Thank you to the Clearfield Company for the following reviews:
If you are beginning to accumulate a fair amount of paper in the early stages of your research, it's probably time to take stock of what you have and how you plan to organize it--even before you enter the information into a computer database--lest you start drowning in an ocean of paper. Our popular author Bill Dollarhide has formulated four simple rules for organizing notes and documents:
1. Use one size of paper for all note-taking---preferably standard 8 ½ x 11 sheets.
2. Separate sheets by the surname of interest. If more than one surname is discussed, make additional copies for those families.
3. Create a surname notebook to store the sheets, and divide the book into sections for the place of origin of the records.
4. Give every sheet a number, so that you can make an index to the records.
Mr. Dollarhide develops each of these tips in detail in his popular book Managing a Genealogical Project. Making excellent use of charts and tables, he goes on to explain the three main types of descendancy numbering systems for genealogy: the Register System, the Record System, and the Henry System. Mr. Dollarhide explains the pros and cons of each system and proposes his own technique for combining Ahnentafel numbering with the Henry System. Managing a Genealogical Project also offers a number of other suggestions for organizing your family history data--with or without a computer. .. One of the most important features of the book is the collection of "Master Forms" (relationship chart, research log, ancestor table, etc.), which you can photocopy over and over again, and use to enter and organize the information you gather by hand.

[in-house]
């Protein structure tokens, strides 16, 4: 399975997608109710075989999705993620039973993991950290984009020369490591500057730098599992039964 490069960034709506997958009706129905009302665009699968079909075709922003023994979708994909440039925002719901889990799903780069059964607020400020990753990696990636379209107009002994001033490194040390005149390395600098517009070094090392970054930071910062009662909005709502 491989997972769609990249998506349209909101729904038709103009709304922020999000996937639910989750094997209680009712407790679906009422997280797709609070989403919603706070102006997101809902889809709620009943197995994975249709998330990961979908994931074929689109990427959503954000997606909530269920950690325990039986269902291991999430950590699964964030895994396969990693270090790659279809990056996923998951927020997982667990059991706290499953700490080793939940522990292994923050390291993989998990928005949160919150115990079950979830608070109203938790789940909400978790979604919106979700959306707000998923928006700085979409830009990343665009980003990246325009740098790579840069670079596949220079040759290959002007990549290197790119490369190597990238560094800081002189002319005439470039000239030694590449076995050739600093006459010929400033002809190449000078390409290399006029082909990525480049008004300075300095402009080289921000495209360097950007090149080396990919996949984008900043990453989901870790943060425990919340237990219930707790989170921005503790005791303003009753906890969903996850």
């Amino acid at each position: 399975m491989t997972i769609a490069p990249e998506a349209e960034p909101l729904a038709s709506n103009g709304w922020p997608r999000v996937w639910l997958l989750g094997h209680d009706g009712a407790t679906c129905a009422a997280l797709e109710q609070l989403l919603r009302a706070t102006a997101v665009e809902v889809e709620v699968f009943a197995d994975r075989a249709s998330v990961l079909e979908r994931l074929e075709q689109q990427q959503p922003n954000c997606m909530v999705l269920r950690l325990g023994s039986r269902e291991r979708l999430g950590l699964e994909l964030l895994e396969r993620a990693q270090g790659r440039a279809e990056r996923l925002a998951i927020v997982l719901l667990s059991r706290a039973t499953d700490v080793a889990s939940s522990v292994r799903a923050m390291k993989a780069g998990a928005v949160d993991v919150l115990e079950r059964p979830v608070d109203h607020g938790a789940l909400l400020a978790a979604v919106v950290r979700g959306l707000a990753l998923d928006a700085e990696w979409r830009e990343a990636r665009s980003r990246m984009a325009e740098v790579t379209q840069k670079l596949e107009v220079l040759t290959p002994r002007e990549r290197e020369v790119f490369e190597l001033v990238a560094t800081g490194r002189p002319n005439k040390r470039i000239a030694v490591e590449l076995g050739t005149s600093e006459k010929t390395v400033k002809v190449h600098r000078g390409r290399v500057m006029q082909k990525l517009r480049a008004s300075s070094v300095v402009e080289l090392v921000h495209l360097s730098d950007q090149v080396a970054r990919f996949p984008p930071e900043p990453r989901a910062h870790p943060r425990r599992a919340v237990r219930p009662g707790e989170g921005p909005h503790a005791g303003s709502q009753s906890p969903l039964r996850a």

The Library owns a copy of Managing a Genealogical Project : a Complete Manual for the Management and Organization of Genealogical Materials by William Dollarhide.
It can be checked out. The call number is 929.1 DOL
The following books also offer suggestions for organizing your genealogy project:
The Complete Beginner's Guide to Genealogy, the Internet, and Your Genealogy Computer Program by Karen Clifford shows you how to get started in your family history research; how to organize your family papers; how to enter information into a genealogy computer program so that you can easily manage, store, and retrieve your data; how to analyze the data and place it in various tables, charts, and forms; and how to put together a family history notebook--all the while using conventional record sources with a modern search and retrieval system.
Check it out at 929.1 CLI
The Researcher's Guide to American Genealogy by Val Greenwood incorporates the latest thinking on genealogy and computers, specifically the relationship between computer technology (the Internet and CD-ROM) and the timeless principles of good genealogical research.
Check it out at 929.1 GRE